This weekend I made a lemongrass sage soap using my own recipe.
- 18 oz. olive oil
- 14 oz. coconut oil
- 8 oz. palm oil
- 5 oz. shea butter
- 2 oz. castor oil
- 15.7 oz. distilled water
- 7 oz. lye
- 2 oz. lemongrass essential oil (add at trace)
- 3 T sage (add at trace).
I tried a trick I read about in Heidi Corley Barto’s The Natural Soap Chef and infused some of the olive oil with sage prior to using it. I’m not sure I’m going to do that again because I had a lot of trouble straining it. I know part of the problem was that I was just impatient, but unless it imparts some quality I don’t know about to do it like that, it was a little more trouble than it was worth for me. I did mix the sage into a paste with the olive oil. I’m not sure if you have to do that, or what happens if you don’t. I suppose you could experiment and just mix it into the soap dry to see what happens.
I had a pretty heavy trace when I added the lemongrass oil, and it really made the soap thicken up. I would recommend adding it at a lighter trace. The soap was a little difficult to pour into my mold, and you might have better luck if you add the lemongrass oil earlier than I did. I added in sage at the same time.
When I poured the soap into the mold, I decided at the last minute to try adding some decorative peaks and swirls, as I have seen other soapers do. My daughter Maggie said the resulting soap looked “deformed.” That really made me laugh.
My husband has been saying the soap smells good enough to eat, and here he was laughing about the warnings in soap books about not eating the soap.
I think I could have stirred the lemongrass oil in a little better. There were some lighter colored areas in the soap, and they were not lye pockets or air bubbles. They are not watery, either, so I don’t think it’s an issue with separation. They are the same color the soap would be if the lemongrass oil hadn’t added a yellowish tint. I think I just didn’t mix the lemongrass and sage completely. Given that I did have some trouble at that stage, I think I understand how it happened and how to prevent it in my next batch. Also, I discovered that lemongrass oil doesn’t like to mix well with soap, so it seems likely that I just didn’t stir it enough. It was getting so thick so fast after I added the essential oil, however, that I was afraid to wait too long to pour it into the mold. Next time, I will add the oil at a lighter trace. Or I might even try a fragrance oil instead of an essential oil. The fun is in experimenting and seeing what happens! However, I should mention that lemongrass oil is supposed to be good for acne and oily skin, so that’s one reason to go for the essential oil over the fragrance oil.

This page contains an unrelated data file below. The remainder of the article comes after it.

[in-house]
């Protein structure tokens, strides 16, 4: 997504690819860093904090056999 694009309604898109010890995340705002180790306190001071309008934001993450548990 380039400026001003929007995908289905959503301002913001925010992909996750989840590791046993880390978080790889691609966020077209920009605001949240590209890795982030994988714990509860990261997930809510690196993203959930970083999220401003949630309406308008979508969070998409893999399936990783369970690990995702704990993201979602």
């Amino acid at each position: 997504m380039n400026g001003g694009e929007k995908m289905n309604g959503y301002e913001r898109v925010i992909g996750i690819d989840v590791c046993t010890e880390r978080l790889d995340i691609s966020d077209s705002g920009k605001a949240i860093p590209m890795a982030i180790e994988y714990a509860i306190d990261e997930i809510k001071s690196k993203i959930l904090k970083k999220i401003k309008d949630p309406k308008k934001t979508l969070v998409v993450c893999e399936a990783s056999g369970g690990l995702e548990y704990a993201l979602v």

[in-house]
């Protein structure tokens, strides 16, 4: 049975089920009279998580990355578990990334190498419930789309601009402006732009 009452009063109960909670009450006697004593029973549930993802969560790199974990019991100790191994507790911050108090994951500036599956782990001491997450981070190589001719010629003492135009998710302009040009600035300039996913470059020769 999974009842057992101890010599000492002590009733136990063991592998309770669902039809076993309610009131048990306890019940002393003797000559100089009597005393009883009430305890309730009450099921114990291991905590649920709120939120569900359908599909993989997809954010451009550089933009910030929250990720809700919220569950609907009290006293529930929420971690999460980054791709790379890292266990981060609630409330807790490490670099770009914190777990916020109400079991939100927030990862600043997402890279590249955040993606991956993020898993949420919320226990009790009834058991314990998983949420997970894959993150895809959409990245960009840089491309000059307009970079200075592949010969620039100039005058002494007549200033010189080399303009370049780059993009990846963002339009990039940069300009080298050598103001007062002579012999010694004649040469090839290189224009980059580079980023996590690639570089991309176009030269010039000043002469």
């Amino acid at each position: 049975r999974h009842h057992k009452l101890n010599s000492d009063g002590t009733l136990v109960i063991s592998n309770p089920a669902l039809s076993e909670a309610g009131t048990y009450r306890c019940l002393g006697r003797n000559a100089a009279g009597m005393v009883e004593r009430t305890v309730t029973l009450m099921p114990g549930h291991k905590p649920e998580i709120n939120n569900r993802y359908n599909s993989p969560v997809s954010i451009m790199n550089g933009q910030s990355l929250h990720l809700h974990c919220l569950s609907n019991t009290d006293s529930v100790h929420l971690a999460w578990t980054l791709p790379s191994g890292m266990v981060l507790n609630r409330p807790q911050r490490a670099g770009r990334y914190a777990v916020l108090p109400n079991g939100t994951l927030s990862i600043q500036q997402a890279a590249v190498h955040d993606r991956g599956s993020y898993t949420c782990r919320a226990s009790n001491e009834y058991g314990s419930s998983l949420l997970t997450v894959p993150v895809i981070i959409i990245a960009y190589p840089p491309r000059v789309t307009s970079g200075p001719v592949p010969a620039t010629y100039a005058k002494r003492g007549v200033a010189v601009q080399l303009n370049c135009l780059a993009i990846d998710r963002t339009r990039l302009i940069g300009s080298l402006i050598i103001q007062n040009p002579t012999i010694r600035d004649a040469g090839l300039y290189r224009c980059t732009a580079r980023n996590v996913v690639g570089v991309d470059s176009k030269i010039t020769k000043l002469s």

The soap still came out pretty enough that several of my Facebook friends who saw the picture of it that I posted requested some. Also, I have decided I like making soap enough to open an Etsy store, especially because 1) I should recoup some of the money I’m putting into it, and 2) if I make soap every weekend, I’m going to have too much, even if I give it away. But given that I have only been soaping three weeks, it will likely be months before I have enough stock to sell.
I ordered a crinkle cutter from Bramble Berry for my next batch of soap. I’m so looking forward to making the Chai Tea Soap in Heidi Corley Barto’s book. The recipe is not mine to share, but I will photograph the results.
I used my husband’s old shoe rack and created a soap curing rack in one of our closets.
It’s out of the draft and light (when the door is shut, and I’m not checking on my soap). I had the idea after seeing this amazing soap curing cabinet that another soaper’s husband made for her.
Lemongrass Sage Soap by Dana Huff is licensed under a Creative Commons Attribution-NonCommercial 3.0 Unported License. Permissions beyond the scope of this license may be available at Suds Life: About.